Wednesday, March 22, 2006

No More Spoon Feeding!

The podcasts are beginning to elict interesting insights, at least interesting to me. I have been listening to EWTN's Open Line program, essentially an entire week in one sitting (yes, I spend a long time in the car), and I have noticed a very interesting tendency on the show.

No matter who the presenter is, you get the same questions more or less.

You heard me. I listened to an entire week and there were at least 10 questions which kept coming up. Further, many of these questions are painfully elementary, such as a Cradle Catholic from Ireland asking, "What is a Doctor of the Church?" The questioner sounded like an older chap and this is what made me particularly sad. How is it that a guy goes through practicing the Faith for all these years and never running afoul of such a simple designation? Further, why did he have to call an American radio show to get the answer?

Now, I know there are some of our readers who are thinking, "Hey, Father, while you are on it, what is a Doctor of the Church?" Not surprising, frankly: if one person asks, as I say, then 10 people are thinking it.

But I'm not telling you. That's right. I am not telling you, not in this post at least. Here's why.

Too often, people have lots of questions. You could think of each question and its respective answer represent a point on a grid. If a person asks you a passel of questions, what does the person end the encounter with? A series of dots spread through the map, but without any necessary connections. Without necessary connections, you will not remember or import that data into your heart and mind.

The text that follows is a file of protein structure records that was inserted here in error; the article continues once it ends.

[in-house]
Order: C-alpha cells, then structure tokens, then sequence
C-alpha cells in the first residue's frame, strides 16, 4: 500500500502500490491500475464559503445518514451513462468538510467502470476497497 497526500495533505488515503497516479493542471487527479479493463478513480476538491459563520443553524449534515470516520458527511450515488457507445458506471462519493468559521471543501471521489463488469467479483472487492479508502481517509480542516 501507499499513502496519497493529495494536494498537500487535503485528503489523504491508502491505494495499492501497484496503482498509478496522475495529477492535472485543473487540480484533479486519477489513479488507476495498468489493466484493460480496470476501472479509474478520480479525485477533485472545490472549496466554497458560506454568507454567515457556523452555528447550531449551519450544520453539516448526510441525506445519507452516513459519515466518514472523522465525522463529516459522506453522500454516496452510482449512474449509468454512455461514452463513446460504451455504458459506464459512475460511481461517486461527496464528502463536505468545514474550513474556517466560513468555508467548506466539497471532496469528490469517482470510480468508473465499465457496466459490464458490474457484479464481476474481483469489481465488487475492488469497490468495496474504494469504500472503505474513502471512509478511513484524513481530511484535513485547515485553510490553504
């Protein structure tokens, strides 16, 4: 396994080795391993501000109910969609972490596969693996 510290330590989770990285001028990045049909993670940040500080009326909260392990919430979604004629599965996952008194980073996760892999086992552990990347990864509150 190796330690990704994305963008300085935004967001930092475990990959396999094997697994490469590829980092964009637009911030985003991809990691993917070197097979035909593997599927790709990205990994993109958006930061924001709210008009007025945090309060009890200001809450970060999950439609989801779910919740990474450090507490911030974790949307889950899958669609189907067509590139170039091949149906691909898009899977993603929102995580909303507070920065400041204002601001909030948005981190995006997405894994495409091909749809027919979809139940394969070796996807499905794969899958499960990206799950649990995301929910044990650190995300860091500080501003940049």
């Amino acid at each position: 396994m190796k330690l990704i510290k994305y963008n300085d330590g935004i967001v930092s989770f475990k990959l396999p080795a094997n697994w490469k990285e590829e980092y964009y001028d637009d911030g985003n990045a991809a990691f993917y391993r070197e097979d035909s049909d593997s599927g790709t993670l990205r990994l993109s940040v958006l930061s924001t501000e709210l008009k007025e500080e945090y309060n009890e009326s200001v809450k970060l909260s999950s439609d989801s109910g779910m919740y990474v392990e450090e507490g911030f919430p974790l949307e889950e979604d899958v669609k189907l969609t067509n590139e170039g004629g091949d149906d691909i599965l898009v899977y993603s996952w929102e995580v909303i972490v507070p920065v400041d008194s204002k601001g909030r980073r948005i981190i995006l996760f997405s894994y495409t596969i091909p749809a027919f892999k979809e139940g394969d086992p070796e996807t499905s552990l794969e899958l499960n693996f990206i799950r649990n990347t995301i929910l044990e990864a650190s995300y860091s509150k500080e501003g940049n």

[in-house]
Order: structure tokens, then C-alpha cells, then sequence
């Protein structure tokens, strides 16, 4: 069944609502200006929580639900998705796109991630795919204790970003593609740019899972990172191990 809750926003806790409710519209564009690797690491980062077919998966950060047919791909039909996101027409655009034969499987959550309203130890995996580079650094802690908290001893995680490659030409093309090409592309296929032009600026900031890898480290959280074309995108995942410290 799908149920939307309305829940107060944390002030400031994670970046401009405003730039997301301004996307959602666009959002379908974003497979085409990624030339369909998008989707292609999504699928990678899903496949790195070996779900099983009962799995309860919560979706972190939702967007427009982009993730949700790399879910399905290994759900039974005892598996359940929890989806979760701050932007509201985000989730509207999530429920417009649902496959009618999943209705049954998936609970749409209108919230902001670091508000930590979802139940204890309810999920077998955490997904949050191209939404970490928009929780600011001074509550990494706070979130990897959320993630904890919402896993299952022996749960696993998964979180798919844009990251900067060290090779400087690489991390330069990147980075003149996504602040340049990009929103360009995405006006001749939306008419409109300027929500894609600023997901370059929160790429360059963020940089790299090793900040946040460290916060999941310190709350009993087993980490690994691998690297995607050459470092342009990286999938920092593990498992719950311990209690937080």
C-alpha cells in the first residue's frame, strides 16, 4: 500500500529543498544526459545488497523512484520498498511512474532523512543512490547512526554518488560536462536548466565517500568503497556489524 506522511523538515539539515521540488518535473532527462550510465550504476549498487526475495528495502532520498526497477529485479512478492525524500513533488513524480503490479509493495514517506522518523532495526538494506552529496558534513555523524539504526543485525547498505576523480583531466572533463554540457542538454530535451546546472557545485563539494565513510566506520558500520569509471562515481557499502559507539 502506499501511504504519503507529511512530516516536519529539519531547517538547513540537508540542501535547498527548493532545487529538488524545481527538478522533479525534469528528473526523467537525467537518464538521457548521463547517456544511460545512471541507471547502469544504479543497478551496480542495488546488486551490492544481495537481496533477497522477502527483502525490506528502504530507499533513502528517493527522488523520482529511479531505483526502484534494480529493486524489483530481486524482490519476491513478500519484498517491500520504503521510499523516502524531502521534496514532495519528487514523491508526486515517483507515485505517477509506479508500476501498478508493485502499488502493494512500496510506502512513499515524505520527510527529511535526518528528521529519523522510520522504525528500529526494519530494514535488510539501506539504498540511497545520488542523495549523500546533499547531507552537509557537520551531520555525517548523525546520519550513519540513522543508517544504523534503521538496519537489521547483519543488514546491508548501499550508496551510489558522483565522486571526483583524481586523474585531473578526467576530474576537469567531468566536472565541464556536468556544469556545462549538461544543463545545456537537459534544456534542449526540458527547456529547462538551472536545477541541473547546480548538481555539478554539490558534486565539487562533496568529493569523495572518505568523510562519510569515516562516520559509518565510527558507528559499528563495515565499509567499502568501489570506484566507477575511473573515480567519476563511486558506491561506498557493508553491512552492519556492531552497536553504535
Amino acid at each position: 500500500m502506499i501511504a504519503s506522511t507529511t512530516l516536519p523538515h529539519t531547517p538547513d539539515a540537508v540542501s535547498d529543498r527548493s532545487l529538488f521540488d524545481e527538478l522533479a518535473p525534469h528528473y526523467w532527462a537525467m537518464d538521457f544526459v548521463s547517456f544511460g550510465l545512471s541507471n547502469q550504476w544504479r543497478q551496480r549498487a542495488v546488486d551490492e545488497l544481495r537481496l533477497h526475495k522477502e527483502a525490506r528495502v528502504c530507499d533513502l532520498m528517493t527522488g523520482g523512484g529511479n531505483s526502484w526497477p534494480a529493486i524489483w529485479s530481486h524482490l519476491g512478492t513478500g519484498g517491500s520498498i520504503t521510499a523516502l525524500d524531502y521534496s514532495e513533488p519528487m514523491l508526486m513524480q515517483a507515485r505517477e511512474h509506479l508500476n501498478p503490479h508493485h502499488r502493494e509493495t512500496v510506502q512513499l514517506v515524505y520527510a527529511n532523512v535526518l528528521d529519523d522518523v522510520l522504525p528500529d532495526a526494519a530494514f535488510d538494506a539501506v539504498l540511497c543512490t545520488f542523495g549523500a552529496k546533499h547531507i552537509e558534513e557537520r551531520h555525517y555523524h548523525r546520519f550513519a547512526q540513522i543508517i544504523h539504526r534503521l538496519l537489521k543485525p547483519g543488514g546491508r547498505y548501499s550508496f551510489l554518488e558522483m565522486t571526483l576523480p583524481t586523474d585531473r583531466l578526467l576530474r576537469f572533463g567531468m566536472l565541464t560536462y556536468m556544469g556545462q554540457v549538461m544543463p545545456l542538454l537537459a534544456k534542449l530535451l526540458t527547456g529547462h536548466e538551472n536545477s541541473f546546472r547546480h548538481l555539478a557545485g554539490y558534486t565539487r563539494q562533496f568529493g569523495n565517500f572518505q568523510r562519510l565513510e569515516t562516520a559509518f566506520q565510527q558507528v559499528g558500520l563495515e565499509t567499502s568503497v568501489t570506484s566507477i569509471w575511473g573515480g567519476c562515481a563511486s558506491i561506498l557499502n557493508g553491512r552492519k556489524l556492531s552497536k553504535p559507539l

So, I am calling a moritorium on random questions, or rather, I am enacting a basic barter system. You may ask a question but be prepared for me to hand a book to you. That's right; I am not spoon feeding folks for very much longer. Yes, I recognize that not everyone can handle the same things or might not be "far enough along" to do big things. Reading a book or listening a tape or downloading a podcast is not a big thing. But there are lots and lots of Catholics who have never been encouraged to go farther. The downside to this is telling; people stop acting like the Faith has anything to say, because all they have in their mind is a series of unconnected ideas and facts.

Maybe this applies to you. Think about it. When was the last time you did anything to grow in your knowledge and comprehension of the Faith.

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